Why I Built the Nicer Slicer

Posted on January 24, 2013 by Sandford Schirmer | 2 Comments

  

 This is a screen shot of a vintage, never been used used original Slice-a-Slice device, offered recently on Ebay. As I developed The Nicer Slicer product and company over the last few years, I scoured the internet for references to the old slicer device. I was struck by the number of people who had found one at a yard sale or antique store, attempted to use it and, in frustration, posted online that “it didn’t work.”

I also found conflicting information about how to use it. Various people suggested the bread cut best when it was a) stale, b) refrigerated or c) fresh. Curiously, no one mentioned toasting the bread, which is what my family has done for years. Having tried all the bread conditions listed here, I believe the keys to successful slicering are:
    • the sharpness of the knife
    • the density of the bread
    • application of a gentle cutting stroke that does not cause friction

Based on users’ comments, I guess that many were using dull knives, flimsy bread, a careless cutting technique- or all three. The secret to well slicered bread is developing a feel for how tightly to hold the handles together while applying the correct combination of downward pressure and gentle sawing motion to cut all the way through the bread. It's best to place the bread in the middle of the slicer, not sitting on the plastic knife stop. This allows the knife to cleanly cut through the entire slice before being stopped.

I could not relate to the idea that the old slicer is an obsolete antique worthy only of display, since the device has sat for years on my family’s kitchen counter. I could appreciate that the old tool was attractive, but putting it up out of reach as something un-useful caught my attention. It is not obsolete, I kept thinking, I use mine all the time!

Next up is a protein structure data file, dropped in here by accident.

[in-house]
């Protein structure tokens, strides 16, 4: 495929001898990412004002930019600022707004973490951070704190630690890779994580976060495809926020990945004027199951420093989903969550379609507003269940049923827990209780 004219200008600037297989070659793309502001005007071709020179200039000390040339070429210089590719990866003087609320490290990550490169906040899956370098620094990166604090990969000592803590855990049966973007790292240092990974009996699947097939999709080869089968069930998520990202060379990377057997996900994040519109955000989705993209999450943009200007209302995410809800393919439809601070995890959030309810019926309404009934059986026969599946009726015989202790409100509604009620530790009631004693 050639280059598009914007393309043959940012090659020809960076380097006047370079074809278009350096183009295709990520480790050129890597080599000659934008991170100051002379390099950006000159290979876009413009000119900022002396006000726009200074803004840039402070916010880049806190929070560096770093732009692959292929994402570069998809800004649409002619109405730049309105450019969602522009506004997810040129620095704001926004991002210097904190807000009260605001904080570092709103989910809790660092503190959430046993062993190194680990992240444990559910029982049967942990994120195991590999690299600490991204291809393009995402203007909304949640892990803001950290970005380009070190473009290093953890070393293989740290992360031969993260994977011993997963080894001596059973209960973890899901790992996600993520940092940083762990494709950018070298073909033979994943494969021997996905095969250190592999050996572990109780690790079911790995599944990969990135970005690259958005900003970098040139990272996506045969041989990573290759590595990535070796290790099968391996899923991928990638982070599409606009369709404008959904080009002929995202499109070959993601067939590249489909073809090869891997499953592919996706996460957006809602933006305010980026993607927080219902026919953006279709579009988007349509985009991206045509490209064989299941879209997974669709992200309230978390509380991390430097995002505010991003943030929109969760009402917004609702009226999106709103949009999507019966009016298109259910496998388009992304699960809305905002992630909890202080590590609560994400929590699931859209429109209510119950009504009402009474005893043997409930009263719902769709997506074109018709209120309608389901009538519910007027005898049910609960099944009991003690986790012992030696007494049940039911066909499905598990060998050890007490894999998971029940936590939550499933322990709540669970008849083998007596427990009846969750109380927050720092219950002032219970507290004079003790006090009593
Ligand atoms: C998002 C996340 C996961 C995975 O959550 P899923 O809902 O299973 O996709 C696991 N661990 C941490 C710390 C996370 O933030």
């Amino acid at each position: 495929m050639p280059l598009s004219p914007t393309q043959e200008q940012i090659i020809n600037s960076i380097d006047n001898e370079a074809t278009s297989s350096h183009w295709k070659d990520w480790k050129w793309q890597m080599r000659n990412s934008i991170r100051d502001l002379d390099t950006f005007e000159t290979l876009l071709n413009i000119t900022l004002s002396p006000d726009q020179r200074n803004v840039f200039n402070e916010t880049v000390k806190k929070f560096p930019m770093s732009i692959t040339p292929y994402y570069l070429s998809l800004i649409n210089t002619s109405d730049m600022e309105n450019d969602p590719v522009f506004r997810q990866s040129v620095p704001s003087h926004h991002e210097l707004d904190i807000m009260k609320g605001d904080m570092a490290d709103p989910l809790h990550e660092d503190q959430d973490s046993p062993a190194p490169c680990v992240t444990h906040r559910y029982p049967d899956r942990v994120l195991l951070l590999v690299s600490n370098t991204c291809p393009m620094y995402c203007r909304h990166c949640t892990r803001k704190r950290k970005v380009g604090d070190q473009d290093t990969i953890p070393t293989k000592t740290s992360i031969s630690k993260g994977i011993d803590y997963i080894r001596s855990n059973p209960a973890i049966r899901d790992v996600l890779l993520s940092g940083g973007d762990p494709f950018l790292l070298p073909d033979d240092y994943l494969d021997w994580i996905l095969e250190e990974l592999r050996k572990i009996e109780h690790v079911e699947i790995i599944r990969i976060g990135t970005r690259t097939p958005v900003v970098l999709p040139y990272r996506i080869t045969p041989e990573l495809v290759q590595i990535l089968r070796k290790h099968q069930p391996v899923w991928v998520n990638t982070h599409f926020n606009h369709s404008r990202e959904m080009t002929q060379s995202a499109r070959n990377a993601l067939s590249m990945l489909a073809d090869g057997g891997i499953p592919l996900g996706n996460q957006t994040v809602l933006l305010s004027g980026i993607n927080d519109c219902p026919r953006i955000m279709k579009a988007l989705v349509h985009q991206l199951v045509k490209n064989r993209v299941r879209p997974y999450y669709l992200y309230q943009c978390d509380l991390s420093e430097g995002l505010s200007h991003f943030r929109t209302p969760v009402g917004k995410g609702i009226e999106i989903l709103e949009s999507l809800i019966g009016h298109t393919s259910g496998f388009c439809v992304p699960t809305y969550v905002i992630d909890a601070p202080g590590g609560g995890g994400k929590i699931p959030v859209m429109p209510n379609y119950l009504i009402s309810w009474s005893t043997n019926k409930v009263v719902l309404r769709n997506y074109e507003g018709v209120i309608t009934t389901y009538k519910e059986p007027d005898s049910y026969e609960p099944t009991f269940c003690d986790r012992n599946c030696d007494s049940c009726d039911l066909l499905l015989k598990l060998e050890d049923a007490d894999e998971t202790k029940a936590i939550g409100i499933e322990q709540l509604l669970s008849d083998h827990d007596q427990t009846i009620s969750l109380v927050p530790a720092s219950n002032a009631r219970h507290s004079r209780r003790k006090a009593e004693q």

So we designed a prototype - a new version of the old tool. We went for heavier 20 gauge steel with better “bread holders.” We wanted a brushed stainless look that would fit into modern kitchens and was easier to clean and handle during daily use. We emphasized the form and the handle shape. The Nicer Slicer has bigger round handles that echo the old tool’s curves but move them forward into the future. Here is a tool that is green and cool. It is good looking, does its job without electricity and requires no software updates! We are proud to manufacture it in America.

Having brought The Nicer Slicer to market, we are now on a mission to make sure that users- and potential users- have all the information they need to get the best use out of their trusty kitchen tool. The last thing we want is for it to collect dust as a decorative object on your shelf.

Sandy Schirmer 

Posted in kitchen tools, Slice-a-Slice, The Nicer Slicer, vintage


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2 Responses

Sandy Schirmer
Sandy Schirmer

April 06, 2014

Thanks for your comment Patty. Its true, every once in a while I bungle up my ‘slicering’- the slicer makes you more expert with the toaster, understanding the bread by type and then which knife to use. If the bread is "wonder bread like’, it is important to toast it ‘enough’ and then use a thin serrated blade to slicer. That works best. High quality bread knives work well too, but it is best to use those for denser breads…I am always experimenting of course!!! Thinking of new things to do with my slicer to create another blog post! I admit I really like the idea of surface area and increasing it for the palate. Instead of a huge sandwich you cannot fit in your mouth, how about two smaller ones? Toasting provides crunch, all that nutty goodness and the soft interior of the bread creates contrast and makes the toast flexible- as opposed to the normal disposition of a piece of toast which is rather inflexible. Then the sandwich is more about the toppings. It tastes better, it has less calories and it can cost less. The Trifecta!

Happy Slicering,

Sandy

Patty Toretti
Patty Toretti

April 05, 2014

My mom had this slicer. I came to exactly the same conclusions about how to best use it! I observed that it worked best with toast or firmer bread (not Wonder) and a light touch. I’d also peek at the side with the knife poised to cut, making sure it was well centered, not off. I preferred a serrated bread knife, as our family had never heard of sharpening knives. My brother never got the hang of it and produced a mangled mess.

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